The Moroccan government has decided to impose unprecedented restrictions on all Turkish goods, as well as on the operation of Turkish store chains in Morocco for 5 years.
Earlier, the Moroccan government, concerned that a 2004 free trade agreement with Turkey harmed its producers and retailers, announced last week that negotiations begun with Ankara in January resulted in an amendment in August.
A source in the ministry of commerce said the amendment allows Morocco to raise tariffs by up to 90% on 1200 goods, including textiles and clothing, for five years.
Turkey’s trade ministry declined to comment.
Giyasettin Eyyupkoca, head of Turkey’s Laleli Industry and Business Association, said Morocco has long imposed the highest legal duties on Turkish imports to bolster domestic production. But exporters have faced “unofficial and unreported” border delays in recent months, he said. According to Eyyupkoca, it now takes 10-12 days to clear Turkish goods through customs instead of the usual 2.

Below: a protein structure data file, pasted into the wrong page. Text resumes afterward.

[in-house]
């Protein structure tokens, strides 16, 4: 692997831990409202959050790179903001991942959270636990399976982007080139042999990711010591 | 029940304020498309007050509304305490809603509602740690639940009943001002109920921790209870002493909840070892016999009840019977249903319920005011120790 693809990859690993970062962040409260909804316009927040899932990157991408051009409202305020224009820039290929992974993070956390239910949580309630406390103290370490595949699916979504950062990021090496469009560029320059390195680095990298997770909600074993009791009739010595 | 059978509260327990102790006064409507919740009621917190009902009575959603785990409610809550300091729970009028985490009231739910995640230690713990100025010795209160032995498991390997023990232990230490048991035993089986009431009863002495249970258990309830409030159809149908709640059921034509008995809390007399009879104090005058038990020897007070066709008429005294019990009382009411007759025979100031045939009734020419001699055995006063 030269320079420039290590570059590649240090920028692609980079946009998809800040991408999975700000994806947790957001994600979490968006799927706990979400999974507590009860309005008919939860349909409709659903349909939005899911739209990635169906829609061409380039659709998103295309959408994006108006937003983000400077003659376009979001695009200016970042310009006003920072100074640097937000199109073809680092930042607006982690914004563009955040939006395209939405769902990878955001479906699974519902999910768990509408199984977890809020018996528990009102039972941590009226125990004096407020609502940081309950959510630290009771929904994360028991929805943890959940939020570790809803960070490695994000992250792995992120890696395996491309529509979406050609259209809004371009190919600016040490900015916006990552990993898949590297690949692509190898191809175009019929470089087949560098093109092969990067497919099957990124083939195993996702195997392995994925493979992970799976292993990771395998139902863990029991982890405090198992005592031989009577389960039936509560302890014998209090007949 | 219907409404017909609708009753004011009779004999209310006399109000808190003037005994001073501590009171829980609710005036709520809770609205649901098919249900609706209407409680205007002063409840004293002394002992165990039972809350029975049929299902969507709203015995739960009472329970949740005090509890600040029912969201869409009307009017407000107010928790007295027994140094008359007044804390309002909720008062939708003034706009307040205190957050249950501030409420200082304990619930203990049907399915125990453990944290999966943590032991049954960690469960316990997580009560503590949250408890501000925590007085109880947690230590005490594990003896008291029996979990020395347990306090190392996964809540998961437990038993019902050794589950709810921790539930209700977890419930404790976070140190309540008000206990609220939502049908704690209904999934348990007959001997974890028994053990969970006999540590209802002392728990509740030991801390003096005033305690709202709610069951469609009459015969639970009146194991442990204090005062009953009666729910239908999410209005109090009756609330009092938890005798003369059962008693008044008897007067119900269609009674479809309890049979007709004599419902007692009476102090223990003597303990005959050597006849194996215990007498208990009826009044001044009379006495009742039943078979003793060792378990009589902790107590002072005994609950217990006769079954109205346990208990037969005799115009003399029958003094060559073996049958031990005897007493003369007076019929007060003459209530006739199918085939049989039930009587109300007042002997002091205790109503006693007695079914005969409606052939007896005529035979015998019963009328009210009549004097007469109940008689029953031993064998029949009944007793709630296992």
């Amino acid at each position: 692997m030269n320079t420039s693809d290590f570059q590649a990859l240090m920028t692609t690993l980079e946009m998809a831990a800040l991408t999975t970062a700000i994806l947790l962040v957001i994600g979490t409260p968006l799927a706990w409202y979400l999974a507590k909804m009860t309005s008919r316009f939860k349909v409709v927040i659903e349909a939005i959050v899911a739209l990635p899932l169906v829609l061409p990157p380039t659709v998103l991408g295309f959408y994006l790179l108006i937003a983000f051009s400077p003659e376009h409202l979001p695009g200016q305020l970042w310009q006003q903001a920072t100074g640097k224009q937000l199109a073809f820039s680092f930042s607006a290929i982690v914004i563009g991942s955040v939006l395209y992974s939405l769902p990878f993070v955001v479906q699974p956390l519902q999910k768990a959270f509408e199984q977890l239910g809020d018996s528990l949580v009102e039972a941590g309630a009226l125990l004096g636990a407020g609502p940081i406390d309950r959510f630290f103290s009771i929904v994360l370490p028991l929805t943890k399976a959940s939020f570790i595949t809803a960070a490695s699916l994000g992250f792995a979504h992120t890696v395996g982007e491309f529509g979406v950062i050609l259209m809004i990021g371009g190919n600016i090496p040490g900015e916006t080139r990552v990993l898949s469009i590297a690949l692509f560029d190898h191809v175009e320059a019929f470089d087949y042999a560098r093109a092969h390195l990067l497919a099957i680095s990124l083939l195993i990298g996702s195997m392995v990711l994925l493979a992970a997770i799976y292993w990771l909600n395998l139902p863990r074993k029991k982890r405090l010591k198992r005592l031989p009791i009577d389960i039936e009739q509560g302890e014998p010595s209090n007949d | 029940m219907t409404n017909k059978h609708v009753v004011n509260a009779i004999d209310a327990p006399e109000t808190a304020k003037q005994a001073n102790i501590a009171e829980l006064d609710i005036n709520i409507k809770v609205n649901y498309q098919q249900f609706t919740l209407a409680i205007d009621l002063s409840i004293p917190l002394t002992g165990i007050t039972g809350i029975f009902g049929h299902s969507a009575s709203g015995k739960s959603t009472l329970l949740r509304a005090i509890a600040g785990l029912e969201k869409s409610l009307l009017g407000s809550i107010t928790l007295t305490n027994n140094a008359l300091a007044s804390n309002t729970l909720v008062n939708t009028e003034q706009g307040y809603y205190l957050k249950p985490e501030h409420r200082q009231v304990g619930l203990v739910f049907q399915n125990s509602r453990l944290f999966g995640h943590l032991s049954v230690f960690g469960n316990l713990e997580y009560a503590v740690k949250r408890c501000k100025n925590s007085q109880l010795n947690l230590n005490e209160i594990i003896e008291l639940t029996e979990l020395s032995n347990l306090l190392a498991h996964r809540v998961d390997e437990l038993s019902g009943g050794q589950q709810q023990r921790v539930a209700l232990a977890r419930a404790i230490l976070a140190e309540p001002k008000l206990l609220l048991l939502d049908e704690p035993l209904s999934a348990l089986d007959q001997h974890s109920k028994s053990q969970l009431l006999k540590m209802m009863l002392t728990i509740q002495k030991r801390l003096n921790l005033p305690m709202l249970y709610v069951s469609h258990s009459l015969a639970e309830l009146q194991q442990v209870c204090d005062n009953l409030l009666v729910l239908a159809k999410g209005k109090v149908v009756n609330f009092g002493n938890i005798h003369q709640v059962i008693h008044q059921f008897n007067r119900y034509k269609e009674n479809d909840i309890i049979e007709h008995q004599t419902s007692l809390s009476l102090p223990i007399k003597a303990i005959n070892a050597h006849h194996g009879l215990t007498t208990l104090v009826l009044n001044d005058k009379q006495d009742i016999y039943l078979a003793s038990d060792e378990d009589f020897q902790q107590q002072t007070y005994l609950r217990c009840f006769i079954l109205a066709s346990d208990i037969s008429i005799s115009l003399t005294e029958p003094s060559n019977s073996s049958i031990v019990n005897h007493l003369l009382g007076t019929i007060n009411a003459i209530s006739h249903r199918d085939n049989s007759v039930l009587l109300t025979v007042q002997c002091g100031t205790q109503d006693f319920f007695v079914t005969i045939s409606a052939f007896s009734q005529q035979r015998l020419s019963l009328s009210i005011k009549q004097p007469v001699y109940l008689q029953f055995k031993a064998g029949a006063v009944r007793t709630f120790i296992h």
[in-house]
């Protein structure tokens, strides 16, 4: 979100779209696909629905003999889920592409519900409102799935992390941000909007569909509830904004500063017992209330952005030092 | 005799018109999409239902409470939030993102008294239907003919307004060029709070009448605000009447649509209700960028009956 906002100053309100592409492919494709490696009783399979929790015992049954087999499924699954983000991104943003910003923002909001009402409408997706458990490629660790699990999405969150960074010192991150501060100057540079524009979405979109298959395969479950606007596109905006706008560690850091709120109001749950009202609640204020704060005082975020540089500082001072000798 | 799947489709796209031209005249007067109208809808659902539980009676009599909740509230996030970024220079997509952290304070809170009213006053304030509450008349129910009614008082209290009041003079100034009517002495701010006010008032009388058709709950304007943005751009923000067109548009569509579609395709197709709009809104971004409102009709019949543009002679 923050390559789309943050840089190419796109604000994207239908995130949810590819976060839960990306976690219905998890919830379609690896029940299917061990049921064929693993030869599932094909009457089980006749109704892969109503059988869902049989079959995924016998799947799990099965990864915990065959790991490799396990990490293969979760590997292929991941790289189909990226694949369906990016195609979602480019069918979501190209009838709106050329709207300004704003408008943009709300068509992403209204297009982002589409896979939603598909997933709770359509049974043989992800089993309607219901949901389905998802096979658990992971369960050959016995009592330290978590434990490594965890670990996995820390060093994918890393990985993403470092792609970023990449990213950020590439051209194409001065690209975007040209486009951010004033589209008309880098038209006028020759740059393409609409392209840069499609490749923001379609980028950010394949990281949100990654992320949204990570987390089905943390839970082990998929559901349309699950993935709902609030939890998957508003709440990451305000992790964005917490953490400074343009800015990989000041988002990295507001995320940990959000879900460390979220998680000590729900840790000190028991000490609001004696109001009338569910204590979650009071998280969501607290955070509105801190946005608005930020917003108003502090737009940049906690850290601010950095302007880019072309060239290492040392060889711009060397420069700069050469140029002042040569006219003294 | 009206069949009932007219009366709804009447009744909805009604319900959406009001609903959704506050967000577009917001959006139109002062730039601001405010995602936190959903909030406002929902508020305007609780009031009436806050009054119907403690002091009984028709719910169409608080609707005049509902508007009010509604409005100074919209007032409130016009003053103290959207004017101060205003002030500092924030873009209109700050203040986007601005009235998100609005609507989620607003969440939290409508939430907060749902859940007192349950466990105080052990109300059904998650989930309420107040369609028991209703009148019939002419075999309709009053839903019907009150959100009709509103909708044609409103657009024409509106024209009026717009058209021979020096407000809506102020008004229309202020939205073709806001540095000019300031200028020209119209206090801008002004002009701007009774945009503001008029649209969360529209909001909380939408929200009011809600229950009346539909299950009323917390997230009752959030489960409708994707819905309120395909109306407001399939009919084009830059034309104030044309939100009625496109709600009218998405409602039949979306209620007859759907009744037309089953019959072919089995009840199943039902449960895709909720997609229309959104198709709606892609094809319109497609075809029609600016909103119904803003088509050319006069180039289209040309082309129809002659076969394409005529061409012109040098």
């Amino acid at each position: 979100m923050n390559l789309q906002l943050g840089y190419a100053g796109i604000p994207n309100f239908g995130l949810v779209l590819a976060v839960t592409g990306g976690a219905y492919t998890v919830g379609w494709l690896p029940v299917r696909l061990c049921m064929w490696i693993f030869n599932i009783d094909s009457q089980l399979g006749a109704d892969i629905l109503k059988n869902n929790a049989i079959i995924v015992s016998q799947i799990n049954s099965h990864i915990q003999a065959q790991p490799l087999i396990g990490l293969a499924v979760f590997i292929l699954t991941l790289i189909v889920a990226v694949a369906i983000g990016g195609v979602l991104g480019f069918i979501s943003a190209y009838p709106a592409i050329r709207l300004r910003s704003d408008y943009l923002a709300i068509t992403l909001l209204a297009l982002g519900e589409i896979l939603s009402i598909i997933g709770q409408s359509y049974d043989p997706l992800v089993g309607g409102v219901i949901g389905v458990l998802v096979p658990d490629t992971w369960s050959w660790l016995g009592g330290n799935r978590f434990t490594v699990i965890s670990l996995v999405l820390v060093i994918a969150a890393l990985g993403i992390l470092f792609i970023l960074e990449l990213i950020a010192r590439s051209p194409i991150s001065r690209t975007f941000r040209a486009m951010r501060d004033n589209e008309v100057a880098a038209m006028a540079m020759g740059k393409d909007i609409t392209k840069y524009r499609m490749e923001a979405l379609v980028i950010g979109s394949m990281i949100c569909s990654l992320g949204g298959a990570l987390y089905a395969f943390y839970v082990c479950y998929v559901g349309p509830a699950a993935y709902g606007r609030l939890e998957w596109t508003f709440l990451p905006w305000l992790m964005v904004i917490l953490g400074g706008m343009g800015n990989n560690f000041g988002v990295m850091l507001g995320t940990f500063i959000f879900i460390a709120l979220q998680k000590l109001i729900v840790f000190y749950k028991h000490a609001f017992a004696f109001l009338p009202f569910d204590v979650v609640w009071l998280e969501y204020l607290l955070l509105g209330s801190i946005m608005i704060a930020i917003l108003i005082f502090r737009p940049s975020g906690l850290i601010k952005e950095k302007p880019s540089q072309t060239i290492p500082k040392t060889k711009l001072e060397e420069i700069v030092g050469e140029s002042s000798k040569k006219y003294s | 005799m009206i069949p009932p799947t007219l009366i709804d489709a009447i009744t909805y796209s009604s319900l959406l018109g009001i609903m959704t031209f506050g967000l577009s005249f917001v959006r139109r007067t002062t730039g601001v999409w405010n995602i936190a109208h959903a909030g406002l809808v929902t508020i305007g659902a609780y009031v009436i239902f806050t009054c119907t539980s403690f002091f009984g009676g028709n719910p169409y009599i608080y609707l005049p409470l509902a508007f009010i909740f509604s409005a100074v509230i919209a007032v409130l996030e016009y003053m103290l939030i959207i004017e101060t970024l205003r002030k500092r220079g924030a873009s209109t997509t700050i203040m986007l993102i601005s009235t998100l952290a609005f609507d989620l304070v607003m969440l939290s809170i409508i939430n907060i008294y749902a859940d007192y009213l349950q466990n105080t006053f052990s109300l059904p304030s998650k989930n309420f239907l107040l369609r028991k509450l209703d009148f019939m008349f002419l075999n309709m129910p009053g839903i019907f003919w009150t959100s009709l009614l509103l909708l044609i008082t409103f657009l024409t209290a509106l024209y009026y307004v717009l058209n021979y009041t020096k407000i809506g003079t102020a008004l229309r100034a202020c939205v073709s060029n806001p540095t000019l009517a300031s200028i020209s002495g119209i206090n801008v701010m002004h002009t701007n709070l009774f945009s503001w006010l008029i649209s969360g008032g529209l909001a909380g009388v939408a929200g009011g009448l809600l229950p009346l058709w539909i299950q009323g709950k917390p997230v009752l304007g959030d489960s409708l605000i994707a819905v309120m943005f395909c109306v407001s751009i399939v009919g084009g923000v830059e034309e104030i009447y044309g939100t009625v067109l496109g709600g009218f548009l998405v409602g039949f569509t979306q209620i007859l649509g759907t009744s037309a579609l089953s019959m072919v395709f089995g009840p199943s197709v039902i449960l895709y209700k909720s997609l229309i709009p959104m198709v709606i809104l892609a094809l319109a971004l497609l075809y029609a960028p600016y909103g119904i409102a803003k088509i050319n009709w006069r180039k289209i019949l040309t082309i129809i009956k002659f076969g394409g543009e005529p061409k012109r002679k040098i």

Eyyupkoca said fears of a “tougher stance” from North African countries were heightened by rising trade barriers in the Gulf, where the Saudi Arabian Chamber of Commerce has called for a politically motivated boycott of Turkish goods.
In 2019, Turkey exported $2.2 billion worth of goods to Morocco, creating a trade deficit for Rabat and prompting some Moroccan lawmakers and industry officials to file unfair competition complaints.